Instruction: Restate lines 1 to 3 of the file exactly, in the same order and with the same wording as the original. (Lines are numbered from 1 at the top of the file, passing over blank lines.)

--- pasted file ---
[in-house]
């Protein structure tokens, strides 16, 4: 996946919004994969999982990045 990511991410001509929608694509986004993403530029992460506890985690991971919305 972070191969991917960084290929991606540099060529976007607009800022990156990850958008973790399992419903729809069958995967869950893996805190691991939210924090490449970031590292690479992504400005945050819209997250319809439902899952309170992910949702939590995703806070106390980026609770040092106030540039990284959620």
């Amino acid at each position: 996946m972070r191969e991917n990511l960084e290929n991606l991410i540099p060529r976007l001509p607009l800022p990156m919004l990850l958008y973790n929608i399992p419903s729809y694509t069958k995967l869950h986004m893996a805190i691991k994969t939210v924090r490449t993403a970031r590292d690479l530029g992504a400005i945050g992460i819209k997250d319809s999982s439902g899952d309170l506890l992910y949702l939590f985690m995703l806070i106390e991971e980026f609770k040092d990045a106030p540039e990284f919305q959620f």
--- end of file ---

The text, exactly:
[in-house]
């Protein structure tokens, strides 16, 4: 996946919004994969999982990045 990511991410001509929608694509986004993403530029992460506890985690991971919305 972070191969991917960084290929991606540099060529976007607009800022990156990850958008973790399992419903729809069958995967869950893996805190691991939210924090490449970031590292690479992504400005945050819209997250319809439902899952309170992910949702939590995703806070106390980026609770040092106030540039990284959620």
């Amino acid at each position: 996946m972070r191969e991917n990511l960084e290929n991606l991410i540099p060529r976007l001509p607009l800022p990156m919004l990850l958008y973790n929608i399992p419903s729809y694509t069958k995967l869950h986004m893996a805190i691991k994969t939210v924090r490449t993403a970031r590292d690479l530029g992504a400005i945050g992460i819209k997250d319809s999982s439902g899952d309170l506890l992910y949702l939590f985690m995703l806070i106390e991971e980026f609770k040092d990045a106030p540039e990284f919305q959620f």